Further individual examples

There are a number of other individual examples in which a similar energy-time uncertainty relation can be found. Amongst other things:

  • Refers to the uncertainty in the determination of the point in time at which a particle passes a location, then the wave function of the particle is modeled as a wave packet with a certain expansion and thus also energy uncertainty. At a given (average) speed is proportional to the length of the wave packet, which in turn is inversely proportional to the energy uncertainty. It turns out .
  • Derived from this, it follows that an energy measurement with the accuracy requires at least the time .
  • If the system is in a superposition of two levels with energy spacing , then the wave function oscillates with the period between the symmetrical and the antisymmetrical form.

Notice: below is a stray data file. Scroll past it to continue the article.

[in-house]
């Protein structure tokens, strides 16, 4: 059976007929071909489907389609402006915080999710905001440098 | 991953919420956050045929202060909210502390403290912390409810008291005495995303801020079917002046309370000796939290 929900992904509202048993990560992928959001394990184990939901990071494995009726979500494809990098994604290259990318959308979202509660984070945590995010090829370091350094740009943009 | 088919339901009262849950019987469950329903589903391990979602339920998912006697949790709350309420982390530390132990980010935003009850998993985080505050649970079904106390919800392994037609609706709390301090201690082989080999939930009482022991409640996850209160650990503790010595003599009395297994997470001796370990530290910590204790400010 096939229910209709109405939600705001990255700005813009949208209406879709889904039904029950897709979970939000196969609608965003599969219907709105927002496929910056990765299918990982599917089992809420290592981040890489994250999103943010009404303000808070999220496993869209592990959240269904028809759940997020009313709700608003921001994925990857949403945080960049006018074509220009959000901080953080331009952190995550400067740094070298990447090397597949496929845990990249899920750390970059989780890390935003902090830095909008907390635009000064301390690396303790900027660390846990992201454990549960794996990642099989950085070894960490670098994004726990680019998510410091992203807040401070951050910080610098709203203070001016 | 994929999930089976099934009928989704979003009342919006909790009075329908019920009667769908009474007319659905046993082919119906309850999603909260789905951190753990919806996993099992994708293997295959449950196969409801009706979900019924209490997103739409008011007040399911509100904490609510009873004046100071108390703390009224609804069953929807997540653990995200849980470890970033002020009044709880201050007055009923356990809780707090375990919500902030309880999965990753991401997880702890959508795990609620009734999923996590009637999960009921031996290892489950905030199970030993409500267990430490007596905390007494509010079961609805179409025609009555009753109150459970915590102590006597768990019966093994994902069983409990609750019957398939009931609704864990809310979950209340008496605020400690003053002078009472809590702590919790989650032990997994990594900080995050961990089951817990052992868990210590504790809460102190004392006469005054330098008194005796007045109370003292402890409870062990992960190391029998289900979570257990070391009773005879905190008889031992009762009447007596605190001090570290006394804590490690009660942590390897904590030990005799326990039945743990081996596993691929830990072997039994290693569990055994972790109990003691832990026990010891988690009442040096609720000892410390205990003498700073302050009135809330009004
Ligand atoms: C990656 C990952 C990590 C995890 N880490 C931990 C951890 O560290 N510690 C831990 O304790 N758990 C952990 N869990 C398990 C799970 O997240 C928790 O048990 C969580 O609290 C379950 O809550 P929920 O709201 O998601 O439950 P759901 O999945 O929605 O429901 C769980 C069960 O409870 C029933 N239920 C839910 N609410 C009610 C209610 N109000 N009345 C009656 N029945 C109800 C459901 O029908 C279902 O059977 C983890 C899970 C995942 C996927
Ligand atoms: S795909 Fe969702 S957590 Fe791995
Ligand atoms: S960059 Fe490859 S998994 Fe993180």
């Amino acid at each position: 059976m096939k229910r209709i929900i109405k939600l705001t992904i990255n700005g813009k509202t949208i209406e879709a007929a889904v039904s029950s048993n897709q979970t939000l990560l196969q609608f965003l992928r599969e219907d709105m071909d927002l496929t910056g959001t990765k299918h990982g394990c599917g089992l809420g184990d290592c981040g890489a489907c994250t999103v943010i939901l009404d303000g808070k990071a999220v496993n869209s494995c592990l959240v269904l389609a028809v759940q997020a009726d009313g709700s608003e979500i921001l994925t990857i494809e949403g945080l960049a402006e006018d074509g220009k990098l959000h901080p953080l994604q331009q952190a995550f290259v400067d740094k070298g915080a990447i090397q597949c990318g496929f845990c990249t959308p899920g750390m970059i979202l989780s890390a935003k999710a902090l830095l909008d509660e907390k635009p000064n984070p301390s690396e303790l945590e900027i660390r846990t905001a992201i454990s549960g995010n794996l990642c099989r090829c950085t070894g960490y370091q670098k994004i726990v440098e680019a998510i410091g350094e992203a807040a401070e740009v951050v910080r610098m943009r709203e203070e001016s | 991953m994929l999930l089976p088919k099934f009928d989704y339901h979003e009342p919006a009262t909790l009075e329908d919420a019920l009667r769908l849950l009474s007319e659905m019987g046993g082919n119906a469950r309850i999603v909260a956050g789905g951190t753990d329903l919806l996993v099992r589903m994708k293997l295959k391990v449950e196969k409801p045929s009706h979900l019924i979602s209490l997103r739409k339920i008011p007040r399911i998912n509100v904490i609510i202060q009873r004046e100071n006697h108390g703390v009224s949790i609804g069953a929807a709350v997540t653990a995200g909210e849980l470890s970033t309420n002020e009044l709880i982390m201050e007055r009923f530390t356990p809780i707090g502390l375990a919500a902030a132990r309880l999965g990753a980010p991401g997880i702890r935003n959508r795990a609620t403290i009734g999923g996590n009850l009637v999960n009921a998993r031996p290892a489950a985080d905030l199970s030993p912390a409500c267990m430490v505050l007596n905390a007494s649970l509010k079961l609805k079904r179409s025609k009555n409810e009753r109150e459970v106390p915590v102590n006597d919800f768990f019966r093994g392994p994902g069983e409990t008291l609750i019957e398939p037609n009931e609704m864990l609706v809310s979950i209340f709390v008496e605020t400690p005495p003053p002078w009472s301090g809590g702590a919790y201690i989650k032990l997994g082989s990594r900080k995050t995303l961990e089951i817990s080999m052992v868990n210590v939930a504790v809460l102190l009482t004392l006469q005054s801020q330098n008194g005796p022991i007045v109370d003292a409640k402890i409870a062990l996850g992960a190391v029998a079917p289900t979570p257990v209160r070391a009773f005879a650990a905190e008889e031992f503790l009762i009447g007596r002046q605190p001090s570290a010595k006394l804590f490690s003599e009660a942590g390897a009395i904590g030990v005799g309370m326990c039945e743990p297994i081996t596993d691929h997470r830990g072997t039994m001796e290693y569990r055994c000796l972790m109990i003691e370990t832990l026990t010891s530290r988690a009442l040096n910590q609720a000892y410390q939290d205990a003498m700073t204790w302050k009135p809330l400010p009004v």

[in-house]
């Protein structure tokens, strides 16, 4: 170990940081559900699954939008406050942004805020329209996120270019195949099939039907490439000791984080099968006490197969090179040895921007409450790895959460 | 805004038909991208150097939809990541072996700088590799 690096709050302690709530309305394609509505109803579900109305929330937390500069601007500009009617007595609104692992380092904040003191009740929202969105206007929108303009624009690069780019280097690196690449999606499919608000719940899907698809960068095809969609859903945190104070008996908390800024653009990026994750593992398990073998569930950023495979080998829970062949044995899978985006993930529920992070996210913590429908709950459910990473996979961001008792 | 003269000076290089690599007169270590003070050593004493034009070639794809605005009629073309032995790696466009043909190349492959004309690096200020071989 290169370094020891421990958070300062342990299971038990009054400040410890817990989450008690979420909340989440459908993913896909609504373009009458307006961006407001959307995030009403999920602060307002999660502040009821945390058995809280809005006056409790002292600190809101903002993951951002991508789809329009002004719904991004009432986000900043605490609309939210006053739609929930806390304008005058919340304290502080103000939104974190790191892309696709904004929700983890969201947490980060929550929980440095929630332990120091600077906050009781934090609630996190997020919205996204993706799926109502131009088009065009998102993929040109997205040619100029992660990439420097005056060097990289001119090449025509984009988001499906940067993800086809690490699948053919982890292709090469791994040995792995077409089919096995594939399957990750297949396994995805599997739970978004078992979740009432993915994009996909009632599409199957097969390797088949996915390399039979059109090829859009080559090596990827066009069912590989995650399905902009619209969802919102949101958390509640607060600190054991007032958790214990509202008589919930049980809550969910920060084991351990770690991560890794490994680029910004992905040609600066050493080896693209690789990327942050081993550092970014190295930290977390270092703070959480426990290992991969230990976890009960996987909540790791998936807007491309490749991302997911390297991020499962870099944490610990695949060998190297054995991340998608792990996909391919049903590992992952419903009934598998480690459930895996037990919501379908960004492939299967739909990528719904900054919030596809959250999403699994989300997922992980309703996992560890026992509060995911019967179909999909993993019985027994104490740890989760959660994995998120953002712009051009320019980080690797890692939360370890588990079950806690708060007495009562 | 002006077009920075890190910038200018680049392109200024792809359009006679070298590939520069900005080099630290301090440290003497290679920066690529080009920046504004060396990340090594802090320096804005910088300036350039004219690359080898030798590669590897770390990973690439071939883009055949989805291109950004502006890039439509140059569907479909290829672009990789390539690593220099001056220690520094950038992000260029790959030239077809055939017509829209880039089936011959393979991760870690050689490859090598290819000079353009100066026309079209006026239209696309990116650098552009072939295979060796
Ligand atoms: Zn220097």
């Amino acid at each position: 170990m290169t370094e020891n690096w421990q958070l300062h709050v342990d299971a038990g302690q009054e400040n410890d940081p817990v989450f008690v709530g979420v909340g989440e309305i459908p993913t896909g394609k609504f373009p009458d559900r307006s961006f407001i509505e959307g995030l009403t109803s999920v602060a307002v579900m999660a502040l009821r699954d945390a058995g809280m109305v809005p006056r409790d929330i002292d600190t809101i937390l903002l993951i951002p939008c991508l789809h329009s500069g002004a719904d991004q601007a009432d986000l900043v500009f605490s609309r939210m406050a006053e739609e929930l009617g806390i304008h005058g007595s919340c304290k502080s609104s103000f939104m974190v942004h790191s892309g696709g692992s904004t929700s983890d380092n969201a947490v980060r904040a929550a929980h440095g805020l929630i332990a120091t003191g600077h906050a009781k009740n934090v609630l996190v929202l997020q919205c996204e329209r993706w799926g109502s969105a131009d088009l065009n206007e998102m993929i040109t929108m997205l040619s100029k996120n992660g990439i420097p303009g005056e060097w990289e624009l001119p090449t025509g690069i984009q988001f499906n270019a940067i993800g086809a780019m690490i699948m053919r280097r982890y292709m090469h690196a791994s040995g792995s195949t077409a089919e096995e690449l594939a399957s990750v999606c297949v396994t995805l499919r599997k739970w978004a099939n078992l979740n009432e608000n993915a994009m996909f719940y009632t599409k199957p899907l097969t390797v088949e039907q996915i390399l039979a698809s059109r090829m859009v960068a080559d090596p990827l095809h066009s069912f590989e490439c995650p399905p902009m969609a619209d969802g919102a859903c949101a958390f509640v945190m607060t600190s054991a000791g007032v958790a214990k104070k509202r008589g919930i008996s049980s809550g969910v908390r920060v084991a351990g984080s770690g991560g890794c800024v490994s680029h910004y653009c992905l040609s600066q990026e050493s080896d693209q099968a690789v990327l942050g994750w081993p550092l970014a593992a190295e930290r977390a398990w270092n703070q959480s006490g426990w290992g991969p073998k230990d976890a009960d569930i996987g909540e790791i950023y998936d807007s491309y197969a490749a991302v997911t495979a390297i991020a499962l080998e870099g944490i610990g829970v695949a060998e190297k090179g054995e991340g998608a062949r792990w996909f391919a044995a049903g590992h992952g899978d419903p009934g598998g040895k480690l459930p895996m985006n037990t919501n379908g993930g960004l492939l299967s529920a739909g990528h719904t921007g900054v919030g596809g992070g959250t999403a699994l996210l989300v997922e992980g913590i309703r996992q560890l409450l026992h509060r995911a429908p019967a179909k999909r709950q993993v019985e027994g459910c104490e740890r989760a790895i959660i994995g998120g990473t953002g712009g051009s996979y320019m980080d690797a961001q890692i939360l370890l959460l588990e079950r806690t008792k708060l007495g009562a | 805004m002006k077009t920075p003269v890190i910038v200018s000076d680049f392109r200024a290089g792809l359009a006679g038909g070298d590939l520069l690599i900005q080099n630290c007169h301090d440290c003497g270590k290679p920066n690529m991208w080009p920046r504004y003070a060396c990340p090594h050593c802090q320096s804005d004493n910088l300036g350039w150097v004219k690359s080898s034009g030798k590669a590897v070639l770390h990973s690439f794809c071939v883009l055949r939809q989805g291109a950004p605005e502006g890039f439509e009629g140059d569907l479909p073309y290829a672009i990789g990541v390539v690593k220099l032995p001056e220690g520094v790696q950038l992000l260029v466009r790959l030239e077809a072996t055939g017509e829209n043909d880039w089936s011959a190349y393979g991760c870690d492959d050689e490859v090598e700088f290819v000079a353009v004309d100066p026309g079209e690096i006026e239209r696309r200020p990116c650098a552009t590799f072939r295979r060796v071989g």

See also


Individual evidence

  1. ^ W. Heisenberg: About the descriptive content of quantum theoretical kinematics and mechanics . In: Journal of Physics . tape 43 , no. 3 , 1927, pp. 172–198 , doi : 10.1007 / BF01397280 ( original article [PDF; 2.7 MB ]).
  2. [1]
  3. Eckhard Rebhan: Theoretical Physics II . 1st edition. Spectrum Academic Publishing House, Munich 2005, p. 96 ff .
  4. Wolfgang Nolting : Basic Course Theoretical Physics 5/1; Quantum Mechanics - Basics. 7th edition, Springer-Verlag, Berlin Heidelberg 2009, ISBN 978-3-540-68868-6 , page 220ff
  5. John M. Blatt, Viktor Weisskopf : Theoretische Kernphysik . 1st edition. BGTeubner, Leipzig 1959, p. 354 ff .
  6. Franz Schwabl: Quantum Mechanics - An Introduction . 7th edition. Springer, Heidelberg 2007, p. 101 ff .
  7. Albert Messiah : Quantum Mechanics I . North Holland Publishing, Amsterdam 1970, ISBN 0-7204-0044-9 , pp. 136 ff .